Thomas Eakins, Wrestlers, 1899, Los Angeles County Museum of Art, gift of Cecile C. Bartman and The Cecile and Fred Bartman Foundation

From the Collection: Wrestlers

August 30, 2016
Katie Antonsson, USC Annenberg Journalism Fellow

One of the great American Realists, Thomas Eakins was devoted to the art of perfection. His work is born of an intense study of human anatomy, possessing a detailed and academic air that makes his work both rigid in its design and bewildering in its accuracy. Often, however, he sacrificed one perfection for the sake of another. Throughout Eakins’s body of work, the lighting and the denotations of movement are often bizarre, but the human figure is always painstakingly accurate.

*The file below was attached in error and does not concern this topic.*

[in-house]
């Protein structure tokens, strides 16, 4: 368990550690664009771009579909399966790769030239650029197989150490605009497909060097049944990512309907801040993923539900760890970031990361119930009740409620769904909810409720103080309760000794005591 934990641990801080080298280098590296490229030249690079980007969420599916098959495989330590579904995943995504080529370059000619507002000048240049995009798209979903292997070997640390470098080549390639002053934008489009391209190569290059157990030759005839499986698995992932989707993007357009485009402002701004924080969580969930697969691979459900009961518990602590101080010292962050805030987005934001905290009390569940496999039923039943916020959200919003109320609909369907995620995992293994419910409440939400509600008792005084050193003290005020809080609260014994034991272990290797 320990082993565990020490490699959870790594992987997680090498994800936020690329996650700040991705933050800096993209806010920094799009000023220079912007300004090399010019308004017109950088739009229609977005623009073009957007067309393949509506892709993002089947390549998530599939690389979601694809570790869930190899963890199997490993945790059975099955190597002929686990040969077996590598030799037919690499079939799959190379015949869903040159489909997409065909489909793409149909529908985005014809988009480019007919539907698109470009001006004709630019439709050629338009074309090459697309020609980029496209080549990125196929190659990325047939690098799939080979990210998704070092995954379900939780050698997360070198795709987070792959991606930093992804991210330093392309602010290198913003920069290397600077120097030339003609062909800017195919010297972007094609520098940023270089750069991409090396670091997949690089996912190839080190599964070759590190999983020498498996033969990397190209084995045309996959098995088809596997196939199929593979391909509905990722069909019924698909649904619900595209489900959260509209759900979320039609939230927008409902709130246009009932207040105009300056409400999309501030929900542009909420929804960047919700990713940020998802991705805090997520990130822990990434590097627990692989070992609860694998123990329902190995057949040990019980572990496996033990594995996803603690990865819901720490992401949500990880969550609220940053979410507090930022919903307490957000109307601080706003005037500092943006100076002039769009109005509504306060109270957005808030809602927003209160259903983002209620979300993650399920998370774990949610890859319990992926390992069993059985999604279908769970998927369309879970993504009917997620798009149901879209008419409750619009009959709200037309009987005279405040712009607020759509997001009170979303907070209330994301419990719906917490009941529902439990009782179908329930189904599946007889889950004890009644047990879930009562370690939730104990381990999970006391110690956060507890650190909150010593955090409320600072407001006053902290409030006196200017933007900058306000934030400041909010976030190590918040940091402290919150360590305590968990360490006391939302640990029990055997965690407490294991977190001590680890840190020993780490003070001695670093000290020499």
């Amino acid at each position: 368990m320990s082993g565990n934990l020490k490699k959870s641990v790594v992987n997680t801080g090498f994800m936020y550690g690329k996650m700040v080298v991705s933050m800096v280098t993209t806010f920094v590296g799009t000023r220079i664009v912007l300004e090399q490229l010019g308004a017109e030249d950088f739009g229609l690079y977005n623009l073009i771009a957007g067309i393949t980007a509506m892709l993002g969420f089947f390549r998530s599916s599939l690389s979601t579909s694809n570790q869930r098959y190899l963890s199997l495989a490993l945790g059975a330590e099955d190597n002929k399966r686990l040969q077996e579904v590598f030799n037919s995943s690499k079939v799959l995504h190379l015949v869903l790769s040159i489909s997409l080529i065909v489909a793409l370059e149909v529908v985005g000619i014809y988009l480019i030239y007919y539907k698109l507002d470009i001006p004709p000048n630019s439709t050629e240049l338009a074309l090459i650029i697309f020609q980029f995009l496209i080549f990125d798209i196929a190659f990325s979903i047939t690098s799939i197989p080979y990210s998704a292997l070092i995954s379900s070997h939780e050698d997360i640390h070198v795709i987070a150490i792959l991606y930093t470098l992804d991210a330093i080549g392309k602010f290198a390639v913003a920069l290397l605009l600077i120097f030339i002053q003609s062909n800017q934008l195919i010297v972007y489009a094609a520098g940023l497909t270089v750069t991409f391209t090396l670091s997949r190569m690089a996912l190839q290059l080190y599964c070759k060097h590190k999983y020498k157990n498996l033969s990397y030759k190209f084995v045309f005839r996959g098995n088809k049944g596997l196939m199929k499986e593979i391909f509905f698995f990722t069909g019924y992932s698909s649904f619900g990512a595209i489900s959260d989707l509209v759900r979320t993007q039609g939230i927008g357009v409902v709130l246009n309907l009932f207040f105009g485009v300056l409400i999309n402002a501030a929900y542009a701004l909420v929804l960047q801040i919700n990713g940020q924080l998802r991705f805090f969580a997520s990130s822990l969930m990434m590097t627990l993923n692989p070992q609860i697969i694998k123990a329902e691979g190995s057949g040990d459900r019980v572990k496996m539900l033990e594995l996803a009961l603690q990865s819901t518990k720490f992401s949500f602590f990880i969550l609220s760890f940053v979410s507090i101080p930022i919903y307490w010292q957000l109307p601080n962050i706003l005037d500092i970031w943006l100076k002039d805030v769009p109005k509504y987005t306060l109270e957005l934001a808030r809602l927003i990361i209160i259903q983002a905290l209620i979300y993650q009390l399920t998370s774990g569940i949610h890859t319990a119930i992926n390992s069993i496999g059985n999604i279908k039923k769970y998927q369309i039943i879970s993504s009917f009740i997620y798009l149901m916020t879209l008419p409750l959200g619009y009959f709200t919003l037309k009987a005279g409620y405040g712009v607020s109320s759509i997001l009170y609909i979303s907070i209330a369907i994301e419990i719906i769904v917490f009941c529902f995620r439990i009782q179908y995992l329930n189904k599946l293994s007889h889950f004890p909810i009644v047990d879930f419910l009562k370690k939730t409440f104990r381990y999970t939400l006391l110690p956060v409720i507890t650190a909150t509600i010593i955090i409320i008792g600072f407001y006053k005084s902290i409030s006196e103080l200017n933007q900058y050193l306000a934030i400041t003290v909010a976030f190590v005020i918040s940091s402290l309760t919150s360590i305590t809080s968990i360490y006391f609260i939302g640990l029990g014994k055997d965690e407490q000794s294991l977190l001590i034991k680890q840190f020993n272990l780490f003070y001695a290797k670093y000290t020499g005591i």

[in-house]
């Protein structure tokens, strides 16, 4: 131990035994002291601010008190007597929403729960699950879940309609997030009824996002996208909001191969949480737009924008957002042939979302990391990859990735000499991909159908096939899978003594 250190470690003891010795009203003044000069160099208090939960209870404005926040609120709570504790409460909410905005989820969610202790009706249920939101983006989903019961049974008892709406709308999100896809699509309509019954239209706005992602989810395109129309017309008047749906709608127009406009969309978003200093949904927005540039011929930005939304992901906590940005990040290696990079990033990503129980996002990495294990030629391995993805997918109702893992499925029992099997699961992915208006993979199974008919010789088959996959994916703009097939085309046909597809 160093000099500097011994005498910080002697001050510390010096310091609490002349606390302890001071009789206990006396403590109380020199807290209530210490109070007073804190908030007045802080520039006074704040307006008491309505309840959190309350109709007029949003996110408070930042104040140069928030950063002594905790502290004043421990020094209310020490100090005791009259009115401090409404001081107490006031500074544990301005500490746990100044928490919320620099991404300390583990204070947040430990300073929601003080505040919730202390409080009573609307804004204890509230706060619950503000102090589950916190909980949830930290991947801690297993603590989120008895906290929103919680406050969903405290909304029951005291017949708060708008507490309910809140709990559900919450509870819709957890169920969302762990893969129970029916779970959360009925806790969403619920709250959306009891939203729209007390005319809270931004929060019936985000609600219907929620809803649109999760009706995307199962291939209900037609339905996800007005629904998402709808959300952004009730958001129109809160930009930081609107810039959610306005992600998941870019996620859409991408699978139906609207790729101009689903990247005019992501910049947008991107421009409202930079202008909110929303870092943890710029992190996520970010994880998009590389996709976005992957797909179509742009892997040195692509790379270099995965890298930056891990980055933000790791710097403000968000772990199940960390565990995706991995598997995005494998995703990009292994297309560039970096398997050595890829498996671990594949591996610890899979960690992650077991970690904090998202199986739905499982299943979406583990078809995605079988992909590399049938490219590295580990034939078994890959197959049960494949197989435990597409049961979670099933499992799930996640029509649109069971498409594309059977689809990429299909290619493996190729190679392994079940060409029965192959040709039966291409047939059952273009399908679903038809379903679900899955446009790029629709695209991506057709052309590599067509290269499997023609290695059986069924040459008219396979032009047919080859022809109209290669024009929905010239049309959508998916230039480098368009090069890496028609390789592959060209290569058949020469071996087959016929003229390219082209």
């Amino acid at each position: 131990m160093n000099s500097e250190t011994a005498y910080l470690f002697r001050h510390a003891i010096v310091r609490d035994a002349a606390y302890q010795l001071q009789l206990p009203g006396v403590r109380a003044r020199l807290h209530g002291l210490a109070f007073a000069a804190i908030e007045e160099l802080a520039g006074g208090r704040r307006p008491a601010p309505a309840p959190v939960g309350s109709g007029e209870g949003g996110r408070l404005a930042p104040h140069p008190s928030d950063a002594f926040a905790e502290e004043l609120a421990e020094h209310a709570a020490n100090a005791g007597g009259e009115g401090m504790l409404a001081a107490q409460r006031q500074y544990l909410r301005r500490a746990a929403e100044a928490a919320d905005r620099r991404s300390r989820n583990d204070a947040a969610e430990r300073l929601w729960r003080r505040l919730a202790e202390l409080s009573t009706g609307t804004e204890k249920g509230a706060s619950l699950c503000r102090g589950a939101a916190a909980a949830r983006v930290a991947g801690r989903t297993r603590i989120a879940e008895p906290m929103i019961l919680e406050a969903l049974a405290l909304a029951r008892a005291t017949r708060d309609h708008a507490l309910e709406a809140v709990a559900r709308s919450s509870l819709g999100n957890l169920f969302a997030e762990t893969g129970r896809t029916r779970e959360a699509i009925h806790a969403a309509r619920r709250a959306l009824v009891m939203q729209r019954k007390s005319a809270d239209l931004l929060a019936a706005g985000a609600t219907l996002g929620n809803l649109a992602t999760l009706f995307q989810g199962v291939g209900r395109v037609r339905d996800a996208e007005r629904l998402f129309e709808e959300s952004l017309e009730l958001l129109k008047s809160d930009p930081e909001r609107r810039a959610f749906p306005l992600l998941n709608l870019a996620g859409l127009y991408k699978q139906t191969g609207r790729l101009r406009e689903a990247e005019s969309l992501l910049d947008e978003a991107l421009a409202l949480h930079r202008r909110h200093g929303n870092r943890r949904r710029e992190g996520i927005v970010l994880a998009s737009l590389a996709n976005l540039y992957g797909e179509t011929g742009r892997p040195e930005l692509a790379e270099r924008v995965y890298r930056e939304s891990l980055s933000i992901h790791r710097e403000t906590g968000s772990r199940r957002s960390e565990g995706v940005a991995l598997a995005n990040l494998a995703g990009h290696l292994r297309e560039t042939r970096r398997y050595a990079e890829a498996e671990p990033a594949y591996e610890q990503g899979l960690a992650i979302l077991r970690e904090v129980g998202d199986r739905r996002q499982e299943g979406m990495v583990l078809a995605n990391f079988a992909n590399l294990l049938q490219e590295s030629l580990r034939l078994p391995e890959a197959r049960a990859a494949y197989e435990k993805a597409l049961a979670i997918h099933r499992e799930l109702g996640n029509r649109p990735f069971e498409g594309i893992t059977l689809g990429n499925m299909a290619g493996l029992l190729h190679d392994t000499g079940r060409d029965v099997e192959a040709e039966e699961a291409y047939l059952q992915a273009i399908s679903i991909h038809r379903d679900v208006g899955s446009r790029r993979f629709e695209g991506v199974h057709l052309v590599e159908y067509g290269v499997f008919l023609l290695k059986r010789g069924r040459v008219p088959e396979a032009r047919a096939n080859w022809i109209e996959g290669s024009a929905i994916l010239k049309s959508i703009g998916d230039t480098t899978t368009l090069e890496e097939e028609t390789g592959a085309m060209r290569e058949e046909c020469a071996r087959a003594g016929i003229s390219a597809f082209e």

Wrestlers marks Eakins’s final genre painting, athletic portrait, and study of the male body. The painting depicts what Eakins considered the most interesting pose his models attempted, but as the work developed, it took on characteristics beyond a mere study of movement and body. There is a depth and darkness to Wrestlers that is similarly reflected in sporting portraits by George Bellows—a vague commentary on the brutality of a spectator sport. The stance of the two wrestlers is not traditional, and the angle is harsh for the viewer, for we can see every twist of the muscle and every popping vein. While the work is magnificent, it also revels in the grotesque.

Wrestlers is currently on view on Level 3 of the Art of the Americas Building. Check out our new Artists on Art series to learn more about how this painting inspired photographer Catherine Opie.